“You have go to war over these things,” Hauli Sioux Gray told The Oklahoman newspaper. “It's not right.”2. In Chicago, it took four years for Joanne Guthrie-Gard to find the right seizure medication for her daughter, whose epilepsy, during the worst of it, caused her to have 20 seizures a week.
Then, four months into the new treatment, her insurer decided to stop covering it and told her she must switch to a cheaper option with side effects, including dizzy spells, unsteadiness, slurred speech, -- or pay $10,000 every few months to get her prescribed medication. This tactic is called nonmedical switching. Insurers – in this case, Blue Cross Blue Shield – use the ploy to avoid paying for certain types of treatments.
“To have someone come in and say, ‘We’re not covering that drug now,’ it’s devastating,” Guthrie-Gard told the Chicago Tribune.3. Patients with rare diseases are particularly likely to face obstacle after obstacle to obtain the insurance coverage they need. Running coach Roger Morse knows this well. Diagnosed with a rare neuro-muscular disease called myasthenia gravis, or MG, Morse has repeatedly run into brick walls with insurance.
Morse pointed to the often-retired doctors reviewing requests and appeals for patients struggling to get the specialized treatment and care they need.
“These retired doctors who are being paid to review these cases – they’re not being paid to approve them,” he told the Portland Press Herald. “They’re being paid to reject them.”4. In Florida, a woman was devastated to learn that her back pain was actually the symptom of cancer in one of her lungs. She was even more devastated to learn that United Healthcare would not cover the treatment she needed to survive.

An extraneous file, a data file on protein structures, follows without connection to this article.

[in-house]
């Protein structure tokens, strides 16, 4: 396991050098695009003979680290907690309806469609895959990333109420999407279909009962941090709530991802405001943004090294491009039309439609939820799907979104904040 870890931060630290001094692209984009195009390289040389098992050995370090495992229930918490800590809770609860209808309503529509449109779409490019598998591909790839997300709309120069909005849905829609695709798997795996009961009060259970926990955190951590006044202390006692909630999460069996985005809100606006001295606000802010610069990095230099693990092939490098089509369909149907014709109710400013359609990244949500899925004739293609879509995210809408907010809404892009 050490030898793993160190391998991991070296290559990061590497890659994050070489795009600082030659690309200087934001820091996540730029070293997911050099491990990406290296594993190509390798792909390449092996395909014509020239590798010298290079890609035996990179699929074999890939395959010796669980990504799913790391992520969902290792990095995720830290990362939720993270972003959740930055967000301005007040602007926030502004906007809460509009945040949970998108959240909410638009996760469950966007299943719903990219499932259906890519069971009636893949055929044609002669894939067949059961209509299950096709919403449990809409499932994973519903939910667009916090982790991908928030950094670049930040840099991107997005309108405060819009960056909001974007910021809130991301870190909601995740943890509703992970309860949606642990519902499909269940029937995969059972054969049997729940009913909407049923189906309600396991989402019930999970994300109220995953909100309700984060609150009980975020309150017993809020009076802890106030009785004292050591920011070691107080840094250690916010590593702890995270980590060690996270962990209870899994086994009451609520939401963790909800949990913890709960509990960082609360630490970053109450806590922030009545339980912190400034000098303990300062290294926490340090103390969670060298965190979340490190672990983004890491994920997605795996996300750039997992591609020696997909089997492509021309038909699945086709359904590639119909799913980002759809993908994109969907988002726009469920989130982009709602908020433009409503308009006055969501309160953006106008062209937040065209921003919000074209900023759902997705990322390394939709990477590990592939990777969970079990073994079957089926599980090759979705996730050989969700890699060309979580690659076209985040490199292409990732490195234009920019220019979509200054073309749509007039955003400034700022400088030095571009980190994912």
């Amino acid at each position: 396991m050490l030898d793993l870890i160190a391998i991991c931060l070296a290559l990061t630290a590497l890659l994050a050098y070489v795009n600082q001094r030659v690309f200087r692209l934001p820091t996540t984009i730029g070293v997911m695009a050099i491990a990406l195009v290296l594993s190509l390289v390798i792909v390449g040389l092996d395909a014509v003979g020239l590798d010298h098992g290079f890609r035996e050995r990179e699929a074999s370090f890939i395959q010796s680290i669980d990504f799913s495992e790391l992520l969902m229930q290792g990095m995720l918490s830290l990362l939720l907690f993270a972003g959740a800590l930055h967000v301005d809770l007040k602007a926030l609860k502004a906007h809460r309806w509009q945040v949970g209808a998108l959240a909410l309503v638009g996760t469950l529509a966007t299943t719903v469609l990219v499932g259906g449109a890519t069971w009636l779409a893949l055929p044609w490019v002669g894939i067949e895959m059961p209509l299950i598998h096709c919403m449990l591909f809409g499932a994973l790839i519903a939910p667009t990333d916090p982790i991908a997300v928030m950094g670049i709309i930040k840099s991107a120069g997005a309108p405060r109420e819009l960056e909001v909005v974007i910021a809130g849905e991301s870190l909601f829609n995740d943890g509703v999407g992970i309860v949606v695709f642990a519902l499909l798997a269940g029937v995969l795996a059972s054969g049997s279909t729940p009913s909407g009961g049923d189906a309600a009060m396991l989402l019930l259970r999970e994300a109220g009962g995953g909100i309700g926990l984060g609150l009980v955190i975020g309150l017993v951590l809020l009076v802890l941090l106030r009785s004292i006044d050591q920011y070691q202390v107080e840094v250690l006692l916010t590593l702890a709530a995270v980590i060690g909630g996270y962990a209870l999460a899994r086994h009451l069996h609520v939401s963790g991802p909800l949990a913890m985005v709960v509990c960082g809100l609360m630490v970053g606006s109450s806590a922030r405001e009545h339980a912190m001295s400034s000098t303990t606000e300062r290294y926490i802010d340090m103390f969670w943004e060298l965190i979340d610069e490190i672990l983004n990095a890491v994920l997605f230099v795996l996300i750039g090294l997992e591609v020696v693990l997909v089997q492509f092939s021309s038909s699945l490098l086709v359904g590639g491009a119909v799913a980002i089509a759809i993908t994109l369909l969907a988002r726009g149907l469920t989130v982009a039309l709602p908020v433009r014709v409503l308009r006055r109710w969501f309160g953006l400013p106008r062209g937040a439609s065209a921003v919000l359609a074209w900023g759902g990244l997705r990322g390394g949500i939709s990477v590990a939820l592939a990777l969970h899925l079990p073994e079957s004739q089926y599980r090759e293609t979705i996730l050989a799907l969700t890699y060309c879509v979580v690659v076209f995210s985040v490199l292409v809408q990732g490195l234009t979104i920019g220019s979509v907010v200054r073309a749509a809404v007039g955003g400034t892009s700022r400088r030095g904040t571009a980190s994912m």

“As a result, my husband and I spent more than $100,000 to fund my proton therapy —cancer treatment that cured me,” Vivian Heckman wrote in Florida Today. “What amounts to a large part of our life savings means much less for a billion-dollar company, and it’s a sickening feeling to realize that your health insurer would rather save money than save your life.”5. An Oklahoma man battling Stage 4 Non-Hodgkin’s Lymphoma felt like he had a second chance at life when his survival odds went from 10 percent to 50 percent and he secured a spot in a clinical trial in Houston, Texas. His family’s hope plummeted when his insurer, Blue Cross Blue Shield, denied coverage for the trial.
He went to Texas anyway in hopes of being able to live, even if stuck with debt for the rest of his life.
“We don’t have much time to wait anymore,” his wife told a local news station covering their struggle.6. A Florida father found himself in the fight for his life when he was diagnosed with brain cancer only a few months after his child was born. He and his wife thought they could handle it all – until their insurance company, Blue Cross, denied their claim for a potentially lifesaving treatment recommended by doctors.
His wife told the local news: "We thought we'd spend this first year learning the ins and outs of being a parent, but instead we spent this first year learning the ins and outs of fighting insurance companies.”7. Sometimes, fighting back and continuing to pressure greedy insurers can lead to a happy ending. This was the case for an Omaha, Nebraska, couple.
Paul Penke was initially denied the coverage he needed for treating a brain tumor. But after news stories aired about the situation, Premiere Blue Cross reversed the denial, allowing him to receive the treatment he desperately needed to survive. He and his wife rejoiced.
His local news station noted that Paul isn't alone. A report done last year by a health care advocacy group found more than 50 million Americans with insurance still lack access to essential treatments because their provider denied coverage.
"The hope is our story can help other people,” he told a local news station, “and give hope to other people that are in a similar position.”